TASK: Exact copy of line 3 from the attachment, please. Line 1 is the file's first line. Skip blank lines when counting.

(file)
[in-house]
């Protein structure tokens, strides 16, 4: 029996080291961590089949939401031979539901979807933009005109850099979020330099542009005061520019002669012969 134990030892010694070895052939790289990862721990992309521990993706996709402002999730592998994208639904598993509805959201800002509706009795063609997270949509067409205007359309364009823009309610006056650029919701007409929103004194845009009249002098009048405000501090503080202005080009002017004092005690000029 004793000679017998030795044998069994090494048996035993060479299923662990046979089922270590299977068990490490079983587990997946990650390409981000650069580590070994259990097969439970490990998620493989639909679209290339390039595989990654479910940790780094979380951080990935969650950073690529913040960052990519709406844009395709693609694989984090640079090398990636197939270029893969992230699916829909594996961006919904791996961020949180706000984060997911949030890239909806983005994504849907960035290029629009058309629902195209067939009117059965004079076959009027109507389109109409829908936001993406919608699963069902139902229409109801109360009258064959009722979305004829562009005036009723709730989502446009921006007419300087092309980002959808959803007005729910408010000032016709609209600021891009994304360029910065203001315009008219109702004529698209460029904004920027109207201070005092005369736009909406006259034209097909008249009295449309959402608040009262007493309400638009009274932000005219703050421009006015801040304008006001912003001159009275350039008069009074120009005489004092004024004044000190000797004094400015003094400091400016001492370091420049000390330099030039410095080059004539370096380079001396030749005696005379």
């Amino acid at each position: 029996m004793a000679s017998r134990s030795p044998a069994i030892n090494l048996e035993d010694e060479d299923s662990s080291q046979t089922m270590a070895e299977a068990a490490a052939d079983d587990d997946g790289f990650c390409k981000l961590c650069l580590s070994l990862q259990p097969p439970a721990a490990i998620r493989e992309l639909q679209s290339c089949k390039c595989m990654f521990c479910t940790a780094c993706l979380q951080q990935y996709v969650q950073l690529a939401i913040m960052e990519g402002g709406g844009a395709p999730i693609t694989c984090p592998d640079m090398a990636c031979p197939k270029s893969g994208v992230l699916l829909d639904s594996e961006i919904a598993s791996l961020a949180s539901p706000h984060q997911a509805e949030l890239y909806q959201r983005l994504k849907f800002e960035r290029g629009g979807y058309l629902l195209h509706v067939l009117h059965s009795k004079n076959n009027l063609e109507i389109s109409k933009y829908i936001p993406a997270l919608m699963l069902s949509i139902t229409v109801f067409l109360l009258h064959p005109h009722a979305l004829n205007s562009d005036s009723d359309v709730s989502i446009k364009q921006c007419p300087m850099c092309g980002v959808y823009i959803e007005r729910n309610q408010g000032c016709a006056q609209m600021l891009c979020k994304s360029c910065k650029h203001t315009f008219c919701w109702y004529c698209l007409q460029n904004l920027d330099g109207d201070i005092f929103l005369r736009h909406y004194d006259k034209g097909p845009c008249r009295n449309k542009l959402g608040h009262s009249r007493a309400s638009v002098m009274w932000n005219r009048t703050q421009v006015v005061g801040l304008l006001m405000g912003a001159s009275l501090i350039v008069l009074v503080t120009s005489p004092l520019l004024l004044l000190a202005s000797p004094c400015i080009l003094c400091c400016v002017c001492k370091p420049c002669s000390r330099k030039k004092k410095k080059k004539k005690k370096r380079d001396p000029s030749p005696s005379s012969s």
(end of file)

């Amino acid at each position: 029996m004793a000679s017998r134990s030795p044998a069994i030892n090494l048996e035993d010694e060479d299923s662990s080291q046979t089922m270590a070895e299977a068990a490490a052939d079983d587990d997946g790289f990650c390409k981000l961590c650069l580590s070994l990862q259990p097969p439970a721990a490990i998620r493989e992309l639909q679209s290339c089949k390039c595989m990654f521990c479910t940790a780094c993706l979380q951080q990935y996709v969650q950073l690529a939401i913040m960052e990519g402002g709406g844009a395709p999730i693609t694989c984090p592998d640079m090398a990636c031979p197939k270029s893969g994208v992230l699916l829909d639904s594996e961006i919904a598993s791996l961020a949180s539901p706000h984060q997911a509805e949030l890239y909806q959201r983005l994504k849907f800002e960035r290029g629009g979807y058309l629902l195209h509706v067939l009117h059965s009795k004079n076959n009027l063609e109507i389109s109409k933009y829908i936001p993406a997270l919608m699963l069902s949509i139902t229409v109801f067409l109360l009258h064959p005109h009722a979305l004829n205007s562009d005036s009723d359309v709730s989502i446009k364009q921006c007419p300087m850099c092309g980002v959808y823009i959803e007005r729910n309610q408010g000032c016709a006056q609209m600021l891009c979020k994304s360029c910065k650029h203001t315009f008219c919701w109702y004529c698209l007409q460029n904004l920027d330099g109207d201070i005092f929103l005369r736009h909406y004194d006259k034209g097909p845009c008249r009295n449309k542009l959402g608040h009262s009249r007493a309400s638009v002098m009274w932000n005219r009048t703050q421009v006015v005061g801040l304008l006001m405000g912003a001159s009275l501090i350039v008069l009074v503080t120009s005489p004092l520019l004024l004044l000190a202005s000797p004094c400015i080009l003094c400091c400016v002017c001492k370091p420049c002669s000390r330099k030039k004092k410095k080059k004539k005690k370096r380079d001396p000029s030749p005696s005379s012969s």